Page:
An intrepid New York City birder has been keeping tabs on an Ovenbird that has apparently decided to make the attempt to spend the winter in Bryant Park this year.  This birder has also been kind enough to keep the rest of the New York City birding community aware of the Ovenbird through the wonder of the local listserv.  Bryant Park, located between 41st and 42nd Streets on Sixth Avenue in Manhattan, is a pretty unlikely place for an Ovenbird to winter but compared to the rough streets of New York City it must appear as a veritable paradise to a hungry wood-warbler.  Of course, midtown Manhattan is also a good place to get some much needed presents for the holidays, so on a recent present-buying expedition I decided to lug my camera and spend a few minutes trying to get better acquainted with the out-of-place Seiurus aurocapillus.

Almost as soon as I emerged from the F train stop on the corner of 42nd and Sixth I spotted the bird making its way between bushes.  I tried to get myself in position to get better looks at it, but it fooled me by heading underneath a table at which two young women were sitting and drinking coffee.  I got some weird looks from them as it probably looked like I was some kind of pervert staring under their table, so I quickly explained what I was doing and pointed out the bird which they decided was “Sooooo cute.”

Anyway, this Ovenbird was perhaps the most cooperative wood-warbler I have ever had the pleasure of photographing.  It constantly amazed me with its boldness, even walking under a chair I briefly occupied.  I am rather pleased with the shots I got with my 100mm macro lens, but, to be honest, it would have been difficult not to get some decent shots with a subject that was willing to walk underneath me!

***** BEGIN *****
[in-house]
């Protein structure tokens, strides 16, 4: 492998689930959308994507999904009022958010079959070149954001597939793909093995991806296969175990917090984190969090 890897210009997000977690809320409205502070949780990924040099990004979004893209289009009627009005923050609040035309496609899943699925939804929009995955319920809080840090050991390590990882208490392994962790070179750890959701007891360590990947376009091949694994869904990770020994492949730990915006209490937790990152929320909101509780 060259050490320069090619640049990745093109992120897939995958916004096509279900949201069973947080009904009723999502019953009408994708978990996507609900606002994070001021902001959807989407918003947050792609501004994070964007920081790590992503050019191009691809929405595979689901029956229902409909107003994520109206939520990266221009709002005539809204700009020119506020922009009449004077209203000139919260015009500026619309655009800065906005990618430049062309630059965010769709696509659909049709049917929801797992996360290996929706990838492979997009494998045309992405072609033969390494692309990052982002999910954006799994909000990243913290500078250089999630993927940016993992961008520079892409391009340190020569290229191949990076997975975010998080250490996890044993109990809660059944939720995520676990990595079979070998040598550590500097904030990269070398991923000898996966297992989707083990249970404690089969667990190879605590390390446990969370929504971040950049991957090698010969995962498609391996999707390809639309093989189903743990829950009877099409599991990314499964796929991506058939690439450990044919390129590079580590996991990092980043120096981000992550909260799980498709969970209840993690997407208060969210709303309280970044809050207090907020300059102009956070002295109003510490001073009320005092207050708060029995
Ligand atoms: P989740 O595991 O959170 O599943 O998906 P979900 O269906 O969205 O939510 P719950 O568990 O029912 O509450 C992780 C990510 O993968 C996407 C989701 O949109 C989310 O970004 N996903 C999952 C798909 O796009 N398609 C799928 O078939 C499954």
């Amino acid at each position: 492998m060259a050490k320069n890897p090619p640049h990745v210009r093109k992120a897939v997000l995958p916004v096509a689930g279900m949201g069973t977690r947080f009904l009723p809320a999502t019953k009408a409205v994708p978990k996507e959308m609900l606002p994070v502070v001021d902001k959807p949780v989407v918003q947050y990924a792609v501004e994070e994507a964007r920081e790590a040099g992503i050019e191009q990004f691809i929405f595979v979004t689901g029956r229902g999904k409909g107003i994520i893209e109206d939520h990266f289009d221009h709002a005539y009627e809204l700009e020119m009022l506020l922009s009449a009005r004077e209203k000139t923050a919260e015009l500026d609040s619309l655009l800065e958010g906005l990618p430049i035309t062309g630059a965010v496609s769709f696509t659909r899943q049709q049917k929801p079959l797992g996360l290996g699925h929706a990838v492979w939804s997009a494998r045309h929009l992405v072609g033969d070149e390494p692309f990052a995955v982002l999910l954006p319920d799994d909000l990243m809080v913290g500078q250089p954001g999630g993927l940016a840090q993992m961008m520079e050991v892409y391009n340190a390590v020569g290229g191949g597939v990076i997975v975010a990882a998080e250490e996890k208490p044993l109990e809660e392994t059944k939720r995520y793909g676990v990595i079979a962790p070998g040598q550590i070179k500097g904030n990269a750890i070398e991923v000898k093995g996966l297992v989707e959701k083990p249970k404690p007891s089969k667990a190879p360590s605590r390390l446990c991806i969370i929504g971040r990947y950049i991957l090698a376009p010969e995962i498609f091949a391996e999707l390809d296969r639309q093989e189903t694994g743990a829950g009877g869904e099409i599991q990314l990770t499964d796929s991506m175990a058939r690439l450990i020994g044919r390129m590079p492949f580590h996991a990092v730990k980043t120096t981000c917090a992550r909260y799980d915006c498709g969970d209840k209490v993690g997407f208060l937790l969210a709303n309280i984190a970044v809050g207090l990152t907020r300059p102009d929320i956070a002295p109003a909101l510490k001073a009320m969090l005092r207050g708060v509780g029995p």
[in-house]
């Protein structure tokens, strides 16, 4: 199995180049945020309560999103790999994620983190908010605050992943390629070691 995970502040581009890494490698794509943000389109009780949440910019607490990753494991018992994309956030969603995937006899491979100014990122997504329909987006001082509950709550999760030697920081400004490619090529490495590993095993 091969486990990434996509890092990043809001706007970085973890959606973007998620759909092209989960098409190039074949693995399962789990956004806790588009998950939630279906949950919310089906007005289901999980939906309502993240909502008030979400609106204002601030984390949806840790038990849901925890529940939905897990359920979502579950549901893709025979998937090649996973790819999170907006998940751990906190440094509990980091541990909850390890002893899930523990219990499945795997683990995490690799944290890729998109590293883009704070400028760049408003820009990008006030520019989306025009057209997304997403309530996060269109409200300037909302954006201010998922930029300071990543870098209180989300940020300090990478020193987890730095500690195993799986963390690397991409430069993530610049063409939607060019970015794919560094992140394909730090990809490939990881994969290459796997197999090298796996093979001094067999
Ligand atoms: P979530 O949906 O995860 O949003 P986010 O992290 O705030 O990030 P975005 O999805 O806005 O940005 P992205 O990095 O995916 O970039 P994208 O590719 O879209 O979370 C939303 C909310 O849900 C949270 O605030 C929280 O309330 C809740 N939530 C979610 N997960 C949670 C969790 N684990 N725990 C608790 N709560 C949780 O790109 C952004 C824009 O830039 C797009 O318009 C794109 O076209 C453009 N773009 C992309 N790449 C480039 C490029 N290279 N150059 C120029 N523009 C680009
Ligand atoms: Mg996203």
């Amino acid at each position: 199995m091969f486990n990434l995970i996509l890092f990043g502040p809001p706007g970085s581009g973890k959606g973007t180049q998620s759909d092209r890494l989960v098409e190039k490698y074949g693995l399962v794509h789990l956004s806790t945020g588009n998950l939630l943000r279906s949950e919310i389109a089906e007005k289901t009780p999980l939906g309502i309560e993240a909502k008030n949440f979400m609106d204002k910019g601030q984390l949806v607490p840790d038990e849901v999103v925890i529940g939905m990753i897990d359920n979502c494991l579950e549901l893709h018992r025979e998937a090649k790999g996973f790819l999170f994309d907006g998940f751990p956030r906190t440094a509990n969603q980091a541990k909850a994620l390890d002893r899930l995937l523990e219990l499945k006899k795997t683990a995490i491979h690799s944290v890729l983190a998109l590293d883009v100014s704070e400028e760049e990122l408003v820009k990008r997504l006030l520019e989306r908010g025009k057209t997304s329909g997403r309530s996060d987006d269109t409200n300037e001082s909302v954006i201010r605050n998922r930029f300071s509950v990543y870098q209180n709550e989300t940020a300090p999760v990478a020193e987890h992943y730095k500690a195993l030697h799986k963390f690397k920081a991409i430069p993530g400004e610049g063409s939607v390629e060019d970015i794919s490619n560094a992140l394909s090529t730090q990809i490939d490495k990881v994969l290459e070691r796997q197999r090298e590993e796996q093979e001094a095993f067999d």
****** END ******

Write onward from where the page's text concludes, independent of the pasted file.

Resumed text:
Here’s hoping that this plucky little bird survives until the Christmas Bird Count in Manhattan and through the winter!

This post has been submitted to Bird Photography Weekly #69.  Go check it out!

Written by Corey
Corey is a New Yorker who lived most of his life in upstate New York but has lived in Queens since 2008. He's only been birding since 2005 but has garnered a respectable life list by birding whenever he wasn't working as a union representative or spending time with his family. He lives in Forest Hills with Daisy and Desmond Shearwater. His bird photographs have appeared on the Today Show, in Birding, Living Bird Magazine, Bird Watcher's Digest, and many other fine publications. He is also the author of the American Birding Association Field Guide to the Birds of New York.